As they look to the future, Hazen Fellowship has hopes of building a multipurpose facility in order to expand their ministry to the community.

“We’re in a town where there are several churches but none of them are really evangelical and none of them have a means of reaching out to people in a personal, family-type way,” he said. “We’d like to be able to build a multipurpose building with a gym and classrooms off of that so we could do volleyball, basketball — that kind of thing. But then as well, during the week we’d have kind of a day program with teaching basic mechanics, basic woodworking — just general courses that people would like to know that would also help to reach them and get them involved in church.”

Pittman and his wife, Becky, can testify to the importance of perseverance in a place like North Dakota, where the winters can be long and cold and the population scarce. They left Houston a decade ago to move to Hazen and spread the Gospel.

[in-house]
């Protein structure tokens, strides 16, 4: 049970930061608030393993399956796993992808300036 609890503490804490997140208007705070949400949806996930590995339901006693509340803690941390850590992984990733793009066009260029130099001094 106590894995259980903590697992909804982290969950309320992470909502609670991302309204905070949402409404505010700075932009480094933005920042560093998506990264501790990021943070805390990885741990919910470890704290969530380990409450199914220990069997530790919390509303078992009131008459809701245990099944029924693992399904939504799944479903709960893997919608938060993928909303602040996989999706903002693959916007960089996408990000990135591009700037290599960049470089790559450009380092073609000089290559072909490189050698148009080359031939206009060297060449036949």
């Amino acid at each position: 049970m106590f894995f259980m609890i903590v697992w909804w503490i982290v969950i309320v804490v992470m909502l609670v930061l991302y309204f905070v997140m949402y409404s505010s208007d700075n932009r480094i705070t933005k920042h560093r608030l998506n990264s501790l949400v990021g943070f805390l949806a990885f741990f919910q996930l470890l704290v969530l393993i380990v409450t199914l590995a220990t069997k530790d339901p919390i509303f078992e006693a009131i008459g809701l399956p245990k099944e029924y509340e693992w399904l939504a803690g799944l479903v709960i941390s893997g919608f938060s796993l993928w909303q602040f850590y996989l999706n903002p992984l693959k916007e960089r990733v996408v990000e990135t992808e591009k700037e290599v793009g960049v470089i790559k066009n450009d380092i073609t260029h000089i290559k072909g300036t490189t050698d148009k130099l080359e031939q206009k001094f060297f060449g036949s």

“For eight of those 10 years, if somebody had said, ‘Come back south to our church,’ we would have gone in a heartbeat,” he said. “But because we have been faithful, because we have stayed at it and not jumped and run back south because of the cold weather, but we’ve been here and the people have seen that we’re not going back home, that we’re here to stay, that means a whole lot to these kind of people.

“The perseverance makes a great deal of difference.”

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  • Erin Roach